You know that beautiful, chic, leather diaper bag you registered for? Go get it right now and count how many pockets it has. Pockets are about to be your very best friend. One of the many wonders about a new baby is how many things one, tiny human can possibly need in a 1-hour window (we’ll give you a hint: it’s a lot). Even if you’re going out for a quick stroll around the neighborhood, there’s still a list of things you’ll want to pack in that bag, and we’re here to help you out.

-Diapers. Yes, plural. Newborns aren’t proficient at much, but soiling diapers in record time is definitely on the list.

-Baby wipes. Not only are these necessary for diaper changes, they’re incredibly handy for any and all situations. Need to clean a tabletop? Wipe. Dirty hands? Wipe. Spit-up in your hair? Wipe.

-Foldable changing pad. Because the last thing you’ll ever want to do is change your baby’s diaper in the backseat of your car without a protective barrier. Just trust us on this.

-Diaper cream.Is this really necessary?” you may be asking yourself. Just slather that cream on during the diaper change because you’ll be kicking yourself if you see that angry, red rash on your sweet baby’s skin.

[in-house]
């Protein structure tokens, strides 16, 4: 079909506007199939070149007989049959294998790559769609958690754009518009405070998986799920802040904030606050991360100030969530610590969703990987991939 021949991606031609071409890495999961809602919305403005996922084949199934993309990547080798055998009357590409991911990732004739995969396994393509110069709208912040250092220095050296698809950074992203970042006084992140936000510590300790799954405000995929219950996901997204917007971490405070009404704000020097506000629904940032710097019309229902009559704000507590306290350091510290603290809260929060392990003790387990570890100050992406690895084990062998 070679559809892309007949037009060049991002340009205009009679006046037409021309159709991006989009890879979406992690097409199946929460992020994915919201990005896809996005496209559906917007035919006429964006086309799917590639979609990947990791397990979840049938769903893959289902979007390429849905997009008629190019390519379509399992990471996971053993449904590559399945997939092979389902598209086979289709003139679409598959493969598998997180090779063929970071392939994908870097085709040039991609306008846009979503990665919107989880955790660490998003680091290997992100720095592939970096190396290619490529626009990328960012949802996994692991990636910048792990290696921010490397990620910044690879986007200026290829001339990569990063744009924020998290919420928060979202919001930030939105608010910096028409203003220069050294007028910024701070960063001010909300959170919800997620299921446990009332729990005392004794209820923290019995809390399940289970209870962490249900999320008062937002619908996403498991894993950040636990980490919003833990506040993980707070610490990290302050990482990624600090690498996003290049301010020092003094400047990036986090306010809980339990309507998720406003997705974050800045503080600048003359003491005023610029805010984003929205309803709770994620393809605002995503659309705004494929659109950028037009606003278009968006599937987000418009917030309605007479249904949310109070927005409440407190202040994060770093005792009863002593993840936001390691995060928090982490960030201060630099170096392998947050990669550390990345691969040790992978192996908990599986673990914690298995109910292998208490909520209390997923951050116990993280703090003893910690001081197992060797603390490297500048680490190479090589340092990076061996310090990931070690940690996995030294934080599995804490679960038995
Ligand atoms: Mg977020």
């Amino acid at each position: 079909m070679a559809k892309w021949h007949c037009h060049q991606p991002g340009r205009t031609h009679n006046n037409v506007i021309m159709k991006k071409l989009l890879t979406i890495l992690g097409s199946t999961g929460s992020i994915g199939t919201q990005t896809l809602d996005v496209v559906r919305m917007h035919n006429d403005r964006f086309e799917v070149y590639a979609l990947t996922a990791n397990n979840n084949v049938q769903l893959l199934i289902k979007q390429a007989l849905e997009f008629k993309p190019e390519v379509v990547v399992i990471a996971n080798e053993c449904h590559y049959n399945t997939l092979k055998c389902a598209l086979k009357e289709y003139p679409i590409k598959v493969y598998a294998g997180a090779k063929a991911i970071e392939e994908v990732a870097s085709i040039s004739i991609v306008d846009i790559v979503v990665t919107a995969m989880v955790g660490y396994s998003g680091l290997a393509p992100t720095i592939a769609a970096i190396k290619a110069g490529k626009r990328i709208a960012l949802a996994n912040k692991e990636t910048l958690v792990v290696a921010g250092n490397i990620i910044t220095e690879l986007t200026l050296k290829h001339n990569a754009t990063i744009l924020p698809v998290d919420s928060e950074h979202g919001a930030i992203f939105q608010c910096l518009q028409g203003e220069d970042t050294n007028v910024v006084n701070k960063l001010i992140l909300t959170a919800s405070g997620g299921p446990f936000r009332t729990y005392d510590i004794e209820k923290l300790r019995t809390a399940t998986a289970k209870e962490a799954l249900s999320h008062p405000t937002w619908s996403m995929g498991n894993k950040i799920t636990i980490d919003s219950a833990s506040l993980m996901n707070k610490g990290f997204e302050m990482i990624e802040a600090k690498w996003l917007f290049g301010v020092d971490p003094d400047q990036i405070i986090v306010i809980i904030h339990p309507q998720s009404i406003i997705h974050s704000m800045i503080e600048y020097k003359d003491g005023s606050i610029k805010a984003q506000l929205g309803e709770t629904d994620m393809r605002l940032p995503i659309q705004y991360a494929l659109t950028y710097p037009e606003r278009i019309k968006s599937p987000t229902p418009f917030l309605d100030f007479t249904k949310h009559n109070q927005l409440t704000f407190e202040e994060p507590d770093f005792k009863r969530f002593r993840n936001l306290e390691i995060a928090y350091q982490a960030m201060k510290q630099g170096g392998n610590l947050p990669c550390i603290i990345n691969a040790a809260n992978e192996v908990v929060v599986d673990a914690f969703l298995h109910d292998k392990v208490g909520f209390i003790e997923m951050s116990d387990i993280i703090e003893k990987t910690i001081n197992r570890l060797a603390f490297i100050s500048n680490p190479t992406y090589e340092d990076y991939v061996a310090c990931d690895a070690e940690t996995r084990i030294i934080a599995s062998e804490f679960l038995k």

-An extra outfit, or two. Nothing, and we repeat, nothing is worse than being unprepared for a blowout in public. 

-Plastic bag. If you’re not near a trash can, you’ll have to carry that dirty diaper all the way home. And remember those soiled clothes? That’s what the bag is really for. You'll thank us later.

-Receiving blanket. You’ll likely have received a ton of these for your baby shower. Luckily, you really can’t have too many of these. They’re great to use as a blanket, nursing cover, stroller shade, you name it.

-Pacifier. Inevitably, you will forget to bring a pacifier at least once. You will take great care to never forget again. Pack more than one in that diaper bag.

-Hand sanitizer. Baby wipes are great, but they don’t disinfect because they’re meant to be gentle on delicate skin. Bring hand sanitizer for the times you actually need to sanitize.

Gather all those items, pack them in the many pockets (the more pockets something has, the better, right?) of your diaper bag, and you're all geared up to go. 

We hope this post was helpful in making you feel prepared for you and your baby’s first outing together! As exciting as it is, the first trip outside with a newborn can also be incredibly daunting. Keep these tips in mind, be confident in your ability to handle the occasion, and everything will be smooth sailing!